This year’s Rail~Volution Conference in San Francisco was particularly timely and ambitious. The conference grabbed the housing crisis by one ear, public transit by the other ear and pulled them into a room for a little talk—for a week. What ensued, Congressman Earl Blumenuer called Rail~Volution 2.0—the next revolution.
After attending numerous presentations and experiencing first-hand the results of the Bay Area’s overloaded transit system and housing crisis, it was clear to me there were lessons to be learned. Much like the Bay Area, exploding real estate values in the Portland metropolitan region have displaced many with lower and middle incomes to the urban fringe. In these peripheral communities there is a critical need for transit to help people reach their jobs, which tend to cluster in regional centers. In this case, public transportation isn’t a fringe benefit for the sustainably-minded, but a necessity.
While at the conference I saw how affordable housing was incorporated into transit-oriented developments in Oakland and Fremont. These investments did not come easily. Community groups, transit agencies, developers, municipalities and financial institutions each played a critical role in sharing responsibility and leveraging public-private partnerships. Yet the most affordable transportation choices—walking and biking—were not always embraced in the projects. The transit station may link to jobs in the city, but walking to the store is still risky.
As we grow, let’s not repeat this mistake in our region in the Pacific Northwest. Let’s look beyond buildings and recognize that issues of affordability and geographic equity don’t end at the front door or even with a nearby light rail station. All residents, but particularly those with low and middle incomes, benefit from pedestrian-oriented neighborhoods that provide safe daily connections to schools, daycare, services, shopping and parks. Our cities should adopt holistic policies that plan affordable housing together with improvements to sidewalks, neighborhood greenways, safe route to schools, traffic calming, separated bicycling facilities, recreational trails and the like. Partners in active transportation are well positioned to elevate the conversation from rote affordability to measures of livability. If there is to be a revolution, let’s design an urban environment that sustains it.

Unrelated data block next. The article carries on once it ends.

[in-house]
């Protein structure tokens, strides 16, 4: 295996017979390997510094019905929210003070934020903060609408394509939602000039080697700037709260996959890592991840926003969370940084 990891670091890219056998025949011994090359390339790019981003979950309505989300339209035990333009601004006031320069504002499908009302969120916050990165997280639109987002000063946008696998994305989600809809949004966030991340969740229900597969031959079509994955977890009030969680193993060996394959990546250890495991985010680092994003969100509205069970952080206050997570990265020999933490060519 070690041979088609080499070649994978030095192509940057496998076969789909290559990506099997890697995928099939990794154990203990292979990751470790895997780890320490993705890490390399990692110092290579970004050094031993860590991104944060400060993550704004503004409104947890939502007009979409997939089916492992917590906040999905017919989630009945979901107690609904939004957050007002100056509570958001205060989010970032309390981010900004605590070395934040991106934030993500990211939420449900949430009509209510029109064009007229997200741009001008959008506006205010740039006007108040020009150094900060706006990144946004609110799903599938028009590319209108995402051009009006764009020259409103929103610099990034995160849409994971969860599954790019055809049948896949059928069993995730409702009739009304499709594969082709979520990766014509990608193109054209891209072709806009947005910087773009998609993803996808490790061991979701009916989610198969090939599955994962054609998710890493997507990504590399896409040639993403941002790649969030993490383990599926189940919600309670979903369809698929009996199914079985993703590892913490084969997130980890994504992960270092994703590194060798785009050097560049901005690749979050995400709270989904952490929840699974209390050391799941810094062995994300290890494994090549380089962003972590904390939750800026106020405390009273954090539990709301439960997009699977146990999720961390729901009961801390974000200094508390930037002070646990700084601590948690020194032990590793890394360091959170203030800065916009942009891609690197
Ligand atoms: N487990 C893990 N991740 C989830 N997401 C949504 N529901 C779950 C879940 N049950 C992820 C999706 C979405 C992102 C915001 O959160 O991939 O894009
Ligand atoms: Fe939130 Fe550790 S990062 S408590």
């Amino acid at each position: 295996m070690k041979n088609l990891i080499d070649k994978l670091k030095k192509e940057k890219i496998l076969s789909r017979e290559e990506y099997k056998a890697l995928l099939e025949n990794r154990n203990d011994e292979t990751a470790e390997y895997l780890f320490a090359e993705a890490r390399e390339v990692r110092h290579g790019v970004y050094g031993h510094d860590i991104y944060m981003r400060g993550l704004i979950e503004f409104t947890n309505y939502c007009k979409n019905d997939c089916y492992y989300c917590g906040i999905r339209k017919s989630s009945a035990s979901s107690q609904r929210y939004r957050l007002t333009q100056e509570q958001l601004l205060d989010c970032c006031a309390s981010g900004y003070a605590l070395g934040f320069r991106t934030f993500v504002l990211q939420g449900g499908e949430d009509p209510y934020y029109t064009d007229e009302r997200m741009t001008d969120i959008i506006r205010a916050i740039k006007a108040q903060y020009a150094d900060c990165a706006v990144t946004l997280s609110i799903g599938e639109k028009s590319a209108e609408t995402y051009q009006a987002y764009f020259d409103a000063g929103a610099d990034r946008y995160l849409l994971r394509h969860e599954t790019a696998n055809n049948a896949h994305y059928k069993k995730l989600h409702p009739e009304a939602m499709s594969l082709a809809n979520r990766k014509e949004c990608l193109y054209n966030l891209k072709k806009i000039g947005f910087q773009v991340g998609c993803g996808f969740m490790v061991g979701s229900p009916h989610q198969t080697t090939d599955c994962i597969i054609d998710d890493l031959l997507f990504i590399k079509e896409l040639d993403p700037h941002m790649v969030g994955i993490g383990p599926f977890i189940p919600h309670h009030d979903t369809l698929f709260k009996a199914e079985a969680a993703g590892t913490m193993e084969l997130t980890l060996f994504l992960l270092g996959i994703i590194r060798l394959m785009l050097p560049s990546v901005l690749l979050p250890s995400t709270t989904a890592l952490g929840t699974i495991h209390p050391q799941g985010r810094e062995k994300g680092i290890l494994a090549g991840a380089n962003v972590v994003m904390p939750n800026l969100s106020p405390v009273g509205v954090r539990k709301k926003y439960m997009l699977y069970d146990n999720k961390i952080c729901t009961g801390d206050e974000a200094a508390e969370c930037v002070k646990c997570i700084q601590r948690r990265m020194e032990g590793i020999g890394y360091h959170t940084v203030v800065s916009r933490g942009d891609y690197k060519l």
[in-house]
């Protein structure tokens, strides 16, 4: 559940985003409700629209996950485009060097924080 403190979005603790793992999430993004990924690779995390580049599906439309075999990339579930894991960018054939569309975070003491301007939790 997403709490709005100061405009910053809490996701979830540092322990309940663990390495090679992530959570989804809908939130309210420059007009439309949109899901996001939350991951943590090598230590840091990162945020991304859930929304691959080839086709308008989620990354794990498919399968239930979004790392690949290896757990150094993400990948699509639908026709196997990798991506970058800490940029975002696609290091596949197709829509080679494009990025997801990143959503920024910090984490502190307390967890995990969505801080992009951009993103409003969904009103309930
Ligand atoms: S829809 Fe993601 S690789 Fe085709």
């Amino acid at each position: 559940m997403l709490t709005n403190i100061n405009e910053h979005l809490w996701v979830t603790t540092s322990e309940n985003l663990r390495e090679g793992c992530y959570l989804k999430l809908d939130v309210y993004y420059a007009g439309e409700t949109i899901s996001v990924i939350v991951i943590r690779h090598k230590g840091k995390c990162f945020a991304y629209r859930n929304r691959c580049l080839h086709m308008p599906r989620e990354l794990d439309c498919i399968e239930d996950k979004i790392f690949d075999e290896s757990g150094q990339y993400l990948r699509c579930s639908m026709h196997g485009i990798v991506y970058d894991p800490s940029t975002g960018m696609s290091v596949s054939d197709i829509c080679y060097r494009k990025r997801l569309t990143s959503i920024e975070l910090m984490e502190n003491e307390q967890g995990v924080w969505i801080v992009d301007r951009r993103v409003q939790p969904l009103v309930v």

Last week, we powered-down our computers, put away our drawings and spent the evening volunteering at the Oregon Food Bank with friends and family. As the smell of onions wafted through the air, we checked in, donned hairnets, gloves and aprons, and along with several other eager volunteers, we bagged thousands of pounds of red onions for Oregon Food Bank pantries around the region. It was a fun activity and easy for all ages to help.You might be surprised to learn that 1 in 5 people in Oregon and Southwest Washington are food insecure, and the Oregon Food Bank helps supply food to 270,000 people in an average month. Needless to say, help is always welcome. We will return to the Oregon Food Bank to volunteer again, as we have in years past. No matter how busy life is, we must always find time to lend a hand.
Among the many important decisions voters have to consider in November is Metro’s 26-178 Protect Our Natural Areas ballot measure. Livability of our region has always been an inspiration and driving factor in our work at Mayer/Reed as well as in our personal pursuits with our families. Support of this measure will take steps toward ensuring clean water, restoring wildlife habitat and connecting people with nature. This measure demonstrates what we hold dear as Oregonians. Please join us, and many others, in support of renewing Protect Our Natural Areas. For more information, see: www.protectournaturalareas.com.
A dozen years after completion, the Rain Garden at the Oregon Convention Center continues to draw national and international interest for its pioneering approach to stormwater management. As the lead designer, I recently led a tour of the site for a group of landscape architects from Beijing, China where designing visible, green infrastructure is in its infancy.
The independent practitioners and academics from the School of Architecture and Design of Beijing Jiaotong University were studying successful examples of integrated stormwater landscapes in Portland, Seattle, San Francisco and Los Angeles.
They were particularly impressed with the long term success and lessons learned from The Rain Garden, a series of vegetated basins that collects and treats stormwater from over 5.5 acres of roof area from the OCC expansion. It was essentially a large scale experiment at the time of its design and installation.As we gathered among the chiseled basalt boulders in the spillways, the group took copious notes and photos and challenged me with questions: “How did you determine the size and depth of the basins? Where does the water drain to? What type of stone was used and where did it come from? Would you do it the same way if you were designing it now?”
I found myself drawn into their excitement for a project that I have come to take for granted among many prolific, sustainable stormwater projects in the Pacific Northwest. Nowadays, as rain gardens have become a character-defining feature of Portland, it’s heartening to recall that this bold, demonstration project did, in fact, help inspire a movement that is now acknowledged and emulated worldwide.The tour was organized by Hong Wu, Assistant Professor, Department of Landscape Architecture at Pennsylvania State University and Xiaojie Tian, Principal of LA Road Study Exchange Program and sponsored by the Landscape Architecture Frontiers Magazine of China.